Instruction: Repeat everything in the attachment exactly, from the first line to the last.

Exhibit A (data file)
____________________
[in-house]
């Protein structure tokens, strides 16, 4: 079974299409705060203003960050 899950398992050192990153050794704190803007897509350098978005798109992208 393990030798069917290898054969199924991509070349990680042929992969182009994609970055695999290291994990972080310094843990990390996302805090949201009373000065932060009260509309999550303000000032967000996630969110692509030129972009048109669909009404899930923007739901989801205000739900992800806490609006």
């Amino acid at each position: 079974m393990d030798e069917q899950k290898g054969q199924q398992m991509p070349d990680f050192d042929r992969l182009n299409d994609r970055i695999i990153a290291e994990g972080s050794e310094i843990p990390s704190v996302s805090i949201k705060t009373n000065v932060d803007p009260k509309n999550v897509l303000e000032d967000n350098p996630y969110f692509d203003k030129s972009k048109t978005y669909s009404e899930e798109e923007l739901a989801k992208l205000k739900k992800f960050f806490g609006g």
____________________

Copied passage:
[in-house]
């Protein structure tokens, strides 16, 4: 079974299409705060203003960050 899950398992050192990153050794704190803007897509350098978005798109992208 393990030798069917290898054969199924991509070349990680042929992969182009994609970055695999290291994990972080310094843990990390996302805090949201009373000065932060009260509309999550303000000032967000996630969110692509030129972009048109669909009404899930923007739901989801205000739900992800806490609006």
């Amino acid at each position: 079974m393990d030798e069917q899950k290898g054969q199924q398992m991509p070349d990680f050192d042929r992969l182009n299409d994609r970055i695999i990153a290291e994990g972080s050794e310094i843990p990390s704190v996302s805090i949201k705060t009373n000065v932060d803007p009260k509309n999550v897509l303000e000032d967000n350098p996630y969110f692509d203003k030129s972009k048109t978005y669909s009404e899930e798109e923007l739901a989801k992208l205000k739900k992800f960050f806490g609006g």